- has anyone regretted a garmin or similar?
I know what you mean, but looking at the view rather than the bars is always preferable and it’s there if you want / need it. I have to say that the number of people I know and ride with who’ve ‘lost’ recording rides because their phones have run out of juice convinces me it’s the right tool for the job too.Posted 3 years agomrblobbyMember
I know what you mean, but looking at the view rather than the bars is always preferable
Love my garmin and feel utterly lost without it on the road. Stare at it constantly juggling cadence, power, heart rate, speed etc. But then rides are training. Off road I generally don’t bother with a GPS.
Really like my GPS for running too, great for pace based intervals.
I guess it all depends on what part of the experience is important to you.Posted 3 years ago
On the road it tells me all sorts of nerdish info and has also helped as a sat-nav.Posted 3 years ago
Off road it tells me all sorts of nerdish info and has also helped as a sat-nav.
Back home I can re-live the ride, analyse the route & see how to make it better – or not as the case may be.
The smiles are not diminished but the memories enhanced.
And I managed 20+ years of mtb’ing without as much as a computer on the basis the data wasn’t important but the smiles were(always had one on my road bike).andcarsonMember
Having found a garmin not really pleasant when running, I am pondering if a GPS cycling computer would do my head in or not. I found that when running, the garmin just detracted from the experience. I was never serious about training etc…
Has anyone regretted their purchase of a garmin (I’m looking at a 510) for similar reasons?Posted 3 years agobutcherMember
What do you want from it? My Edge 500 provides so much data it’s hard not to get absorbed in it, especially when combined with heart rate monitor etc. Like blobby says, it’s a constant juggle…heart rate, average speed, cadence, elevation, gradient, temperature, lap times, wind speed … I don’t think it actually does the last one, but there’s a massive amount of data on there.
On the other hand I also have an Etrex 20. It tells me where to go. It tells me how fast I’m going. Tells me how far I’ve been. And it tells me my average speed, amongst a few other things. All stuff that’s good to know and I don’t feel bombarded with data, or compelled to study it religiously. It’s there for when I need it.Posted 3 years agobailsSubscriber
I’ve got an 800. Rarely bother with the HRM nowadays so I get speed, distance, time (and cadence on the road bike). What I really use it for is the navigation, that’s where it’s worth every penny.
In terms of the other stuff, it’s no worse than a cateye or similar computer, if you don’t want to know how fast you’re going (?) then just set the main screen to show the temperature and time or somethingPosted 3 years ago
I have a Garmin 800, very complicated to use battery life wont last a 200km Audax very hard to view the screen and the mapping is so difficult to see you may as well carry a map .Mine kept losing signal yesterday on a 200km event luckily I used the paper route sheet insteadPosted 3 years agobokononMember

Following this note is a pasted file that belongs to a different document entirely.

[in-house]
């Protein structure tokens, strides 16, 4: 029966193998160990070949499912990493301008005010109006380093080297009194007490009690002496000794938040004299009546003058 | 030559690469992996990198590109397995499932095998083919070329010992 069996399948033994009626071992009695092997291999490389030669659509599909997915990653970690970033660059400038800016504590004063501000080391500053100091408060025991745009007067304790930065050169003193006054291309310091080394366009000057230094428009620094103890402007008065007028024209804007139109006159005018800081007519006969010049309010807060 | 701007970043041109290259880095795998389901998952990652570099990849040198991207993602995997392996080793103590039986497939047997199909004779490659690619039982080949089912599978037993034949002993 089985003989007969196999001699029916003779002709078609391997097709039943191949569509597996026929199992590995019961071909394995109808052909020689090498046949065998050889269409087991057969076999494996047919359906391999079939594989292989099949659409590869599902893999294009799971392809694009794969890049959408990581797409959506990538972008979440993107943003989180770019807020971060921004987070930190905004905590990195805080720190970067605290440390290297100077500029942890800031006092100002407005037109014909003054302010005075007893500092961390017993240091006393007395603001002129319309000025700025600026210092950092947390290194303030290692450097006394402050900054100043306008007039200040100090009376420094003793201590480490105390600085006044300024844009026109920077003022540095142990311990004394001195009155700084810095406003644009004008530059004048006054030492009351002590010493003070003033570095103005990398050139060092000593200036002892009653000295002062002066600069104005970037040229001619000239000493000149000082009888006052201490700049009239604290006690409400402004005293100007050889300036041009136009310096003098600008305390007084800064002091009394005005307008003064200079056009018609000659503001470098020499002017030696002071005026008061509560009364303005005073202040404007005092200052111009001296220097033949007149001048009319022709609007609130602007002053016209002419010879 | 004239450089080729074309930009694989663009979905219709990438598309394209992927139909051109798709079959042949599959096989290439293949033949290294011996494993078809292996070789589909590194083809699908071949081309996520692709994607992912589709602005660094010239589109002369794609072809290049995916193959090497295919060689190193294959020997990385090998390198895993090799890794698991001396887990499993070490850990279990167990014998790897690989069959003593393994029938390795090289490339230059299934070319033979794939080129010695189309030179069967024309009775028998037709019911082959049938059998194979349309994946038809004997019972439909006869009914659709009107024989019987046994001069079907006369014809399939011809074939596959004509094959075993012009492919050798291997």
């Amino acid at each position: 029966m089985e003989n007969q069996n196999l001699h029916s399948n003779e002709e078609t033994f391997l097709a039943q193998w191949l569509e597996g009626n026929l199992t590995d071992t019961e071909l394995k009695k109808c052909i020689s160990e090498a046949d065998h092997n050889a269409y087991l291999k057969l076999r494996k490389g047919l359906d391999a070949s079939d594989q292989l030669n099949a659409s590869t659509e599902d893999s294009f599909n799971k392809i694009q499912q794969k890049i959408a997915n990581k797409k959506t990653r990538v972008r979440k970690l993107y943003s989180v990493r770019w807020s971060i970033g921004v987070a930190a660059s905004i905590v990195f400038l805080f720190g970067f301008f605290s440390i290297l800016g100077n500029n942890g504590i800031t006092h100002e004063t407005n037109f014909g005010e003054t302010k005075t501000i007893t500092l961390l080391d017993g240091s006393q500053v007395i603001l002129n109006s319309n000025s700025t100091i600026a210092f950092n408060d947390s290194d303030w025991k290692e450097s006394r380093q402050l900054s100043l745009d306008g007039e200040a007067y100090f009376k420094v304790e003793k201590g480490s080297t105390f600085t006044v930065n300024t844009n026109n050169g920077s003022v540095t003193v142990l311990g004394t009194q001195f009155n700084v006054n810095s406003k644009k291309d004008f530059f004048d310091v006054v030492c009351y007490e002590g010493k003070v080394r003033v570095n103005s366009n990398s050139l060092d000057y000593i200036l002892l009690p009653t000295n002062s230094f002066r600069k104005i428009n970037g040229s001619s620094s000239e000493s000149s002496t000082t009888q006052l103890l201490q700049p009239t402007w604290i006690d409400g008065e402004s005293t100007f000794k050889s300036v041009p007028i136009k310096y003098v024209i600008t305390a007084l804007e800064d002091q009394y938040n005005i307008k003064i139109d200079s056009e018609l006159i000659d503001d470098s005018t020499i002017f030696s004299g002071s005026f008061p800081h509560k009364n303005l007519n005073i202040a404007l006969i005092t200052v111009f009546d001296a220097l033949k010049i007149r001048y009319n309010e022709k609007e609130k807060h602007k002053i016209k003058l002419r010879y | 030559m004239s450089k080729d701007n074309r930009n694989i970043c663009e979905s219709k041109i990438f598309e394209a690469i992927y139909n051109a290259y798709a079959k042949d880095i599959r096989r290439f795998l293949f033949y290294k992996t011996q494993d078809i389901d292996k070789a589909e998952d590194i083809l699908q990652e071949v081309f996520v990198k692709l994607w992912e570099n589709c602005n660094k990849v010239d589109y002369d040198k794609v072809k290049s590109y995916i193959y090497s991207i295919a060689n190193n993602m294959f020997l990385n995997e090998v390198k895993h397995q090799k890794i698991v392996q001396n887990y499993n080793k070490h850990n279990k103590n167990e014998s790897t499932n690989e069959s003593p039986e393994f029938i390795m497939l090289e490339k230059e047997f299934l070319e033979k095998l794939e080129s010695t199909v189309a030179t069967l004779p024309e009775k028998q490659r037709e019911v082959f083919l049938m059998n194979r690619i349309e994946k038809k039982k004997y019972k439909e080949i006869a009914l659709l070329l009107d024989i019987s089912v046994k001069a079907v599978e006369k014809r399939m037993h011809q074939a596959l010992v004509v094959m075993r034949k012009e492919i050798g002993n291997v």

I use a Garmin Edge 200, use it mainly for navigating on the road, just following the line on the screen, nothing fancy, no maps on it. It saves a lot of time, allows me to get on and ride, I very rarely look at the speed etc. till I get home. I think it’s the best road bike riding thing I’ve bought. Not really used it for navigating off road, but I’m interested to try it.Posted 3 years agomikewsmithSubscriber
Edric 64 – Member
I have a Garmin 800, very complicated to use battery life wont last a 200km Audax
If it’s not too personal a question how long is 200km taking you?
My 810 is fine for about 8hrs, not found a phone that gets close.
On road I use the sat nav feature for directions, average speed on the road bike and time out. The gradient and elevation help to explain why a ride is feeling harder or easier than expected.
Off road it has heaps of useful info, the current time being one of them, time of sunset, simple stuff like checking distance travelled when your looking for a turning or seeing if there is a road or track near you or where the one you are on goes.
I’ve raced with it and knowing the stage elevation/climbing is good, there was another stage where I was convinced I was really suffering, but as I checked the trail was still climbing rather than flat slightly descending as my brain was convived.
I don’t spend hours staring at it but having the info to hand is great.
So no real regrets.Posted 3 years agojamesoSubscriber
Interesting read. Considering one (w/o all the ride data, just GPS and maybe route recording for later) for mapping when I get my dyno set up, til now not seen much need. But a GPS is much more compact than a whole load of maps. Anyone used one in place of maps for a week or 2’s ride, not a pre-marked route but more of a daily direction+options guide? My concern is that the screen’s too small to get an overview of an area but that may be unfounded.Posted 3 years agopondoMember
Got a 500 towards the end of last year and loved it so far – much easier than phone faffing, battery life loads better and my favourite bit is banging routes in, so I can plan rides on quiet, traffic-lite roads. It’s not perfect as satnav by any means (small display, shows the route with nowt else to judge it by, occasionally seems to lose the will to show you the route, but will then revive a minute or two later, which can be frustrating if you’re approaching a junction), but it IS very good. If I lost it today I’d buy another tomorrow.Posted 3 years agoononeorangeSubscriber
I use a Garmin 110 on the bike which is ideal as it’s on my wrist. I use proper paper maps for navigation which I much prefer.
The only three downsides are:
– The rubbish connectors when dowmnloading / charging;
– The random altitude change figures;
– Garmin Connect.
Other than that, perfect for keeping tally of just how far I haven’t ridden and should have done so far this year.Posted 3 years agoiaincSubscriber
I had a 200 and replaced it with a 500. I dont have the HRM and Cadence.
I found the screen autoscroll distracting so put it to a manual scroll between 3 screens. I like it a lot although if paying RRP I’d choose the 200 over the 500, for simplicity and ease of use.
I dont use it to navigate, just to see speed etc as I’m riding along and compare with previous/see routes etc.Posted 3 years agoandytherocketeerSubscriber